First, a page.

There’s a new exhibit on display at the downtown Central Library, called To Live and Dine in LA, and I recently made a visit there. I’ve only been in the Downtown LA Central Library to use the restrooms (when taking a tour with the LA Conservancy) but I’ve always meant to get down there and check it out more thoroughly. For a person like me who loves books and also loves to eat, this exhibit was the perfect reason to take a road trip downtown. The exhibit is a showcase of the Library’s collection of menus from historic restaurants from LA’s past. As a Los Angeles based tour guide, and one who specializes in local cuisine, I have a particular fondness for historic LA restaurants that used to serve not only the rich and famous but also the families that wanted to treat themselves to a meal out. When asked what my favorite food or restaurant in Los Angeles is, I’m often hard-pressed to find an answer because I have dined at such a wide variety of local eateries. I enjoy a hole in the wall just as much (if not more than) a fancy restaurant. I was very happy to read this quote at the exhibit from an attendee of the 1923 American Restaurant Conference: When it comes to a variety of eating places, I have never seen a city in the United States that can produce more types of restaurants than Los Angeles.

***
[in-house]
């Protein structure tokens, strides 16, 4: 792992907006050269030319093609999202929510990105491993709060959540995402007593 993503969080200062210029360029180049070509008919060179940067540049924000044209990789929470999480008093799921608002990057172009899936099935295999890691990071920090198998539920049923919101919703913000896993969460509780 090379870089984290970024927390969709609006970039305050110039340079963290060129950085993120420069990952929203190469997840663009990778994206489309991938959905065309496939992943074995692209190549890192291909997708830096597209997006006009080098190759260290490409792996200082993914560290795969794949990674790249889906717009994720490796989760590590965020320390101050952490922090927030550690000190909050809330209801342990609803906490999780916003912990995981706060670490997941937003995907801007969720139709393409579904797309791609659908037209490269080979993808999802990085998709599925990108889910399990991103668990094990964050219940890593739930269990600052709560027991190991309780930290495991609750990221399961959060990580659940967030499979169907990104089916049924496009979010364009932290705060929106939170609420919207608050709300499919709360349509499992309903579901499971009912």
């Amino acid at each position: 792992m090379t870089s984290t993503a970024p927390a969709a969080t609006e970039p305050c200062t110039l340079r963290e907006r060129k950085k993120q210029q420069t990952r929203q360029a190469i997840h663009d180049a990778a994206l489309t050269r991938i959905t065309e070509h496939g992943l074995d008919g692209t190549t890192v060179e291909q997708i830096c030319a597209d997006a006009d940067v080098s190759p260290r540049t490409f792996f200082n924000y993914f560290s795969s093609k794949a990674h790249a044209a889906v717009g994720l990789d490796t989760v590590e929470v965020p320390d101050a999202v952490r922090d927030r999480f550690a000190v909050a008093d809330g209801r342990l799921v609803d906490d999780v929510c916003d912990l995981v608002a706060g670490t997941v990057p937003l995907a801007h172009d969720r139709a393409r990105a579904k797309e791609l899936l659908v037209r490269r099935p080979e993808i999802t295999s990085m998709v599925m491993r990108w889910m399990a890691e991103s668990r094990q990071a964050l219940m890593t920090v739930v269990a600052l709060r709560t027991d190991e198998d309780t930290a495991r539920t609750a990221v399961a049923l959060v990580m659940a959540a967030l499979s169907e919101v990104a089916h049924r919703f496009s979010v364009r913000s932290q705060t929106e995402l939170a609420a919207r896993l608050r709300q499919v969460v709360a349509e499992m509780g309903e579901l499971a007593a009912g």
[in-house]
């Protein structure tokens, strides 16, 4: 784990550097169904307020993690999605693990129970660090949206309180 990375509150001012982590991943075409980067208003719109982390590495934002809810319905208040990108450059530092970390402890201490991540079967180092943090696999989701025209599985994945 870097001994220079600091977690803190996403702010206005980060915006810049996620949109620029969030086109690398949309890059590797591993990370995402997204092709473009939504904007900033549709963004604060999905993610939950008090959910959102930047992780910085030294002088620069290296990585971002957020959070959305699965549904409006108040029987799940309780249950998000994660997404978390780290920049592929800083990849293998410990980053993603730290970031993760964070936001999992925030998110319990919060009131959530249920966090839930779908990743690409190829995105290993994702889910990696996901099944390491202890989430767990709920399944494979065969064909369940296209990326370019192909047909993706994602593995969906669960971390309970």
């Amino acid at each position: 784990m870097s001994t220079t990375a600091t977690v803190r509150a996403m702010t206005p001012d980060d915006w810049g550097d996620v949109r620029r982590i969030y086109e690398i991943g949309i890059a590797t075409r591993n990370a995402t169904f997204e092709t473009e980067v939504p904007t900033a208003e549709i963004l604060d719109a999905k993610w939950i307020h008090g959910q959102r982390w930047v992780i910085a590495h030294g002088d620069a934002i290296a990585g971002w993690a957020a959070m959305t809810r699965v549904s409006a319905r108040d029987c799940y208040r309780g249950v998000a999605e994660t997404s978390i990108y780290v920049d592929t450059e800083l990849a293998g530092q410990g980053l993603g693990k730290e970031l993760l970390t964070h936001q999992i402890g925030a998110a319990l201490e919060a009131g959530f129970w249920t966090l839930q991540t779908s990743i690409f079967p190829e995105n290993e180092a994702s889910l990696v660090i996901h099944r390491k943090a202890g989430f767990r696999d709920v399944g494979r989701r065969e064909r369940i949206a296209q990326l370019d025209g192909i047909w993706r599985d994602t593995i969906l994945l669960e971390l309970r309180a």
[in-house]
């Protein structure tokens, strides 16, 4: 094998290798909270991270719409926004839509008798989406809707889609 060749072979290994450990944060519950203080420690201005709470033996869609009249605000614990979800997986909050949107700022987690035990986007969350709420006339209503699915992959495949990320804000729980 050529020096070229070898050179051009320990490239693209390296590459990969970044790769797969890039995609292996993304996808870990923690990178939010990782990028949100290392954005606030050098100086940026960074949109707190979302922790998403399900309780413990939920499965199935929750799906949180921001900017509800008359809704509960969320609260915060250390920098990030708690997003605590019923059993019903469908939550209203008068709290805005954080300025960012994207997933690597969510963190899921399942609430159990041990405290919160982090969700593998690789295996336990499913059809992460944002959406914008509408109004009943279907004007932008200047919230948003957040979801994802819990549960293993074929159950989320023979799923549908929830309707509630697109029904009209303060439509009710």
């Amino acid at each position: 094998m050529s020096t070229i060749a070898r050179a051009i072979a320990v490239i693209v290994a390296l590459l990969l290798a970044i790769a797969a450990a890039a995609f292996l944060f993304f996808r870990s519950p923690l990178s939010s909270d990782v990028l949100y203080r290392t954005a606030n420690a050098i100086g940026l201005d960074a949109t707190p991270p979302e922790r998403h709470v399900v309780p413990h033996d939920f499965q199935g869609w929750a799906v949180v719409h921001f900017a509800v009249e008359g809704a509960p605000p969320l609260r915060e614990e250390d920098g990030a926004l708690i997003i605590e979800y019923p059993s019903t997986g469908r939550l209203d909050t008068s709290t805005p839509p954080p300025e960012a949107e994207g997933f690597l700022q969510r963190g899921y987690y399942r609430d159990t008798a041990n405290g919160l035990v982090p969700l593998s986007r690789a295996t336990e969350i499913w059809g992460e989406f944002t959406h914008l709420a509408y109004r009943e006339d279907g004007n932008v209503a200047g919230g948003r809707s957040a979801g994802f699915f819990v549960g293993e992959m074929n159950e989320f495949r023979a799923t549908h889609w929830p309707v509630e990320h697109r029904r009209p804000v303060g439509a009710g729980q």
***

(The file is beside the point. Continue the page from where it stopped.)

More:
The exhibit is located on the second floor of the library in the Getty Gallery. A beautiful bright door welcomes visitors to the “dining room” and once inside you can move around to the various tables to find select pieces of the Library’s menu collection, grouped under one of nine different themes. A few of my favorite themes were A Lazy Susan City, The Lunch Counter, A Cafeteria For All (highlighting of course the soon to re-open Clifton’s Cafeteria!) and Feasts, Balls and Banquets. There were short videos playing on a loop and interactive activities for kids of all ages. I loved that they had a copy of the book To Live and Dine in LA by Jason Kuh on display for all to enjoy. While I was personally touched by the various menus, pricing, wording, etc. it was especially fun following around a brother and sister (I’m guessing in their 70’s) commenting on restaurants they remember as children. I spent about an hour in the exhibit. Don’t miss the Library Store which has some very cool books, cards, jewelry and interesting gift items. The exhibit runs through November 13, so I hope you get a chance to enjoy this piece of LA’s culinary history, To Live and Dine in LA!
By Trish Procetto